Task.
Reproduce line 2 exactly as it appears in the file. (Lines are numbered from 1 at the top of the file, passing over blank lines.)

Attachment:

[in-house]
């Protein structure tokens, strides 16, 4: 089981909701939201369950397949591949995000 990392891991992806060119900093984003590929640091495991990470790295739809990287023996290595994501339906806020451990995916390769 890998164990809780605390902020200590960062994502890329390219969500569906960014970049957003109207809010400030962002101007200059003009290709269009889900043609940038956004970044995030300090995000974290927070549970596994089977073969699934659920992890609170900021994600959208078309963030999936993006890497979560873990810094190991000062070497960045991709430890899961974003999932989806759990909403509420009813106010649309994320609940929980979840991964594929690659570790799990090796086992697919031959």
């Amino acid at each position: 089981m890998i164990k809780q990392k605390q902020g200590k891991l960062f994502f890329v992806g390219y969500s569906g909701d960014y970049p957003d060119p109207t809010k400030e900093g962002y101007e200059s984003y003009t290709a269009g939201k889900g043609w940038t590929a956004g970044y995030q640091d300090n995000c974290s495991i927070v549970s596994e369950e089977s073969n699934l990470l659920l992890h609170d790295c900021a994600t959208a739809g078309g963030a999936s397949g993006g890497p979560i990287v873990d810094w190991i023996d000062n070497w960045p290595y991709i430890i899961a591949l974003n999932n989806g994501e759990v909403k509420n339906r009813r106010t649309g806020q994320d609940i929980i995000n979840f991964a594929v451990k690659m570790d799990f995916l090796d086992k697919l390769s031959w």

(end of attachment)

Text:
């Protein structure tokens, strides 16, 4: 089981909701939201369950397949591949995000 990392891991992806060119900093984003590929640091495991990470790295739809990287023996290595994501339906806020451990995916390769 890998164990809780605390902020200590960062994502890329390219969500569906960014970049957003109207809010400030962002101007200059003009290709269009889900043609940038956004970044995030300090995000974290927070549970596994089977073969699934659920992890609170900021994600959208078309963030999936993006890497979560873990810094190991000062070497960045991709430890899961974003999932989806759990909403509420009813106010649309994320609940929980979840991964594929690659570790799990090796086992697919031959």